My point is life is too short to pull the chicken skin off...it's yummy.
OK, so the second night, in Huingary, Mark and I ate at the Hotel resturant, and I was looking over the salads because I happen to love salads, not because I was counting calories. It's no secrect that I love fresh veggies, and I had heard horror stories about how hard it was to find fresh veggies in Eastern Europe....???? Whoever told me that must've not vacationed in the Summer (or Spring), how could there not be fresh foods in the Summer? Anyway, I ordered a endive, asparagus and beet salad with grilled quail and tiny poached quail eggs topping the individual endive leaves. Those quail eggs were cr-eamy! I knew I had to make a version of this when I got home.
Years ago I had taken a "gourmet" cooking class where they demonstrated boning a quail (yep, boning a freakin', tiny ass, quail!), so the thought of buying and preparing quail wasn't intimidateing to me. I remembered seeing quail eggs and frozen quail at the Vietnemese Market....voila!
$.99 cents for 1 dozen quail eggs...yep $.99 cents! $7.99 for 6 quail. Now this seemed kind of inexpensive (I don't like to use the word cheap, lol), so after that batch was gone I bought some more quail at Whole Foods....$14.99 for 4! That's almost 3 times as much. I admit the Whole Foods quail looked better.....but until I have a side by side taste test....hey I still buy my Thanksgiving Turkey at Safeway....I'm over the whole "organic" thing..... OK, I'm not going to lie...I'm not! But I'm getting over it more and faster.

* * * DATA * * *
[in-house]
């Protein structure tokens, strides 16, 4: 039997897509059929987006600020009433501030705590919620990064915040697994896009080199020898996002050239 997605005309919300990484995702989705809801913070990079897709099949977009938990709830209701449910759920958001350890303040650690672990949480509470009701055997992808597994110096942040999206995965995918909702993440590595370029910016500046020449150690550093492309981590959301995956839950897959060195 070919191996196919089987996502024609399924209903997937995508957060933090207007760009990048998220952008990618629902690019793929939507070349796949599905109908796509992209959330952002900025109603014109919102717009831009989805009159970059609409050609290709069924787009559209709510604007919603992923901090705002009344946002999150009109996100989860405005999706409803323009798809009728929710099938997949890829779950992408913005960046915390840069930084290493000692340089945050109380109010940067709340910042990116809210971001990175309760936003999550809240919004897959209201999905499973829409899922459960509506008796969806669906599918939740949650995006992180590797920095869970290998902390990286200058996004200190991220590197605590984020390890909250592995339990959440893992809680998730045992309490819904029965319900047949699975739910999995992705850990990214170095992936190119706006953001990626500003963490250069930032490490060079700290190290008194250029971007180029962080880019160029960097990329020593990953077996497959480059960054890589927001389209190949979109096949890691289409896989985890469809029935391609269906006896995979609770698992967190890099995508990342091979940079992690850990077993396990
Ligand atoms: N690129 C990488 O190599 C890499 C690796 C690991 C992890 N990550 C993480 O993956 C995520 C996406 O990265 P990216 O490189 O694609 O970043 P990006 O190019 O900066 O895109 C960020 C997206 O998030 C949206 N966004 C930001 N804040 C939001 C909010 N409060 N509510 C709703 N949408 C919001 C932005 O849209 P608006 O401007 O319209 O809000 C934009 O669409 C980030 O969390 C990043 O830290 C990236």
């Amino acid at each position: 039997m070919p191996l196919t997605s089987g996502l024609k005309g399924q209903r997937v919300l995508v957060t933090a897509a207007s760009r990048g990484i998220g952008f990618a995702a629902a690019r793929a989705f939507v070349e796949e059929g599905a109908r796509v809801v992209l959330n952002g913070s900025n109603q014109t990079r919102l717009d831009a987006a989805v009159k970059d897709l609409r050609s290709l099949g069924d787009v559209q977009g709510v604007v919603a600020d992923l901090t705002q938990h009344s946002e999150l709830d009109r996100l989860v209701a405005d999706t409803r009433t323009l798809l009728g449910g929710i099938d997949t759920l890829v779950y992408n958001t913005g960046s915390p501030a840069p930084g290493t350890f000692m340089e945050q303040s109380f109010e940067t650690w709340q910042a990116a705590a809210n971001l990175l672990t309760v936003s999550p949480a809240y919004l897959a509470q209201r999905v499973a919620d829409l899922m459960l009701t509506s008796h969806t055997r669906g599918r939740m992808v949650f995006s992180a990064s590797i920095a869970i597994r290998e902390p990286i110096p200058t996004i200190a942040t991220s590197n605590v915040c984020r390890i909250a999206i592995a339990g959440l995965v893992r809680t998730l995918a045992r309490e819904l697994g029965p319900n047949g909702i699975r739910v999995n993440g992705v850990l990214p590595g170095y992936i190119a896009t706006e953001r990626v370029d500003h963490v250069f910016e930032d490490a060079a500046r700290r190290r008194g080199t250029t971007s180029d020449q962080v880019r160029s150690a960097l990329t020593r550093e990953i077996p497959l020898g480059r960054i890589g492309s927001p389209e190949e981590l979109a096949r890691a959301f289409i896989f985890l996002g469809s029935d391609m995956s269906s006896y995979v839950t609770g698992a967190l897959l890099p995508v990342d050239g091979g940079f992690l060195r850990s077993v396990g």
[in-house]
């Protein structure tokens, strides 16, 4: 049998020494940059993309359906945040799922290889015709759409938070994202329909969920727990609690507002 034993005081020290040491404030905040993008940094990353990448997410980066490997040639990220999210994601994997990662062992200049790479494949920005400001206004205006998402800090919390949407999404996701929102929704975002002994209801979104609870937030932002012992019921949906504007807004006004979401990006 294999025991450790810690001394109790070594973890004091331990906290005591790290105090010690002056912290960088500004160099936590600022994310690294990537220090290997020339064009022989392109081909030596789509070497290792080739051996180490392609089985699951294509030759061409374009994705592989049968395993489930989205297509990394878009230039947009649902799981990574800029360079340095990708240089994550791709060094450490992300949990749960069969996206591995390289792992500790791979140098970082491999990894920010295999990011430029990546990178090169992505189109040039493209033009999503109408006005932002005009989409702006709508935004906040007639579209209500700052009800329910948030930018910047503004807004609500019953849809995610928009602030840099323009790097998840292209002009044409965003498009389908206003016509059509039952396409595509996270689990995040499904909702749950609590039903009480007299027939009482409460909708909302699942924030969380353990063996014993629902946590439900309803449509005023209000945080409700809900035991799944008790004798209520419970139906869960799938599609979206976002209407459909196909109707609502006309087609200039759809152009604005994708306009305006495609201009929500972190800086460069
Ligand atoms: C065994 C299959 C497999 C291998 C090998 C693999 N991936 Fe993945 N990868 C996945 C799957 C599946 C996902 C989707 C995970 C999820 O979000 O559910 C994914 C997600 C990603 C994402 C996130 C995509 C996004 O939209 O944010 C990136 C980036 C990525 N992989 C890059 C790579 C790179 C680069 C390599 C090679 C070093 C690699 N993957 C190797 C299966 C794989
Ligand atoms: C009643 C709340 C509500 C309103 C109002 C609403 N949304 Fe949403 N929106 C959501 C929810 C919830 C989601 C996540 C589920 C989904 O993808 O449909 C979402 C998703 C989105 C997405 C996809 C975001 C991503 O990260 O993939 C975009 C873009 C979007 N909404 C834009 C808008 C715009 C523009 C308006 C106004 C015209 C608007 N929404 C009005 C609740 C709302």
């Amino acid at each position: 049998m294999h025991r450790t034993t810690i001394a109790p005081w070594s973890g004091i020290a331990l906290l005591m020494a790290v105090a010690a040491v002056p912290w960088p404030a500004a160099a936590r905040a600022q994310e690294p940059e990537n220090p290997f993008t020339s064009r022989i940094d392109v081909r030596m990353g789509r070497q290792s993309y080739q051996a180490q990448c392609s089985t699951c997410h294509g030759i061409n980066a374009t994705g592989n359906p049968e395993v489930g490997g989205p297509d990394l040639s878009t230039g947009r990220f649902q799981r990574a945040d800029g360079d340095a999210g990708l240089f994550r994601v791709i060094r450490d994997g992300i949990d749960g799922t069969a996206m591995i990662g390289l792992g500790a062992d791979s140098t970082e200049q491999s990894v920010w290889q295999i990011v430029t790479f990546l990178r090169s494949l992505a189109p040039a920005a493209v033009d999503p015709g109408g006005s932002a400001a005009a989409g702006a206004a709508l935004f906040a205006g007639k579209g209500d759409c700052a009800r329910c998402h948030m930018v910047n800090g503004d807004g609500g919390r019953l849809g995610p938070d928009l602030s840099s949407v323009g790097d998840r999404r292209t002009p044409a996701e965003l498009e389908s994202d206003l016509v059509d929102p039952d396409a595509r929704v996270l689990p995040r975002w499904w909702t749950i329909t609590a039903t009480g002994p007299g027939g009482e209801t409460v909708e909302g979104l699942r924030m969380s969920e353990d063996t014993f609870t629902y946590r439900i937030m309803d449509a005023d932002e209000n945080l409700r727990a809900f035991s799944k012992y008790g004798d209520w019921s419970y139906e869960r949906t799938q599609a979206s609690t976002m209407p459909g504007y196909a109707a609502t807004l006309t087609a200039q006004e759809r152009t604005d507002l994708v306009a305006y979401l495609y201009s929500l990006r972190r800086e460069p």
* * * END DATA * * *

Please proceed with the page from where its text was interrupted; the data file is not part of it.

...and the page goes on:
I enjoyed a few salads with poached quail eggs. It was challenging getting those little suckers just right. TIP: your poaching water has to be boiling or near boiling. Anything less will not cook the whites fast enough and you'll end up with "spider web" whites. I decided I wasn't %100 sure of the freshness of the eggs from this particular market, but I'm going to go to a busier Asian market in hopes of feeling like the turn over is a bit more consistent.
The quail I left in the fridge to defrost and once they were no longer frozen I rinsed them off, cut out the backbone (and neck), flattened those puppies (OK, I mean birdies) by simply opening them up, breast side up and pushing down on the breast bone to flatten. I made sure they had been out of the fridge for about 20 minutes, so they weren't stone cold, and also, I dried them completely with paper towels (oh, the waste...I'll have to write a blogpost sometime about how it used to be hard for me to "waste" paper towels. So much so that I used to rinse them out and dry them to use again, lol).
Back to the quail....
I sprinkled salt, pepper, and in honor of my Hungarian friends, paprika, put them skin side down in a smokin' hot saute pan. I would have grilled them if I had a grill! I let the skin get really crisp, and then I placed another heavy pot right on top of them to get a really good sear and to help flatten them out a bit more while making sure to cook them throughout, 5 minutes. Flipped them over and cooked for another 3-5 minutes.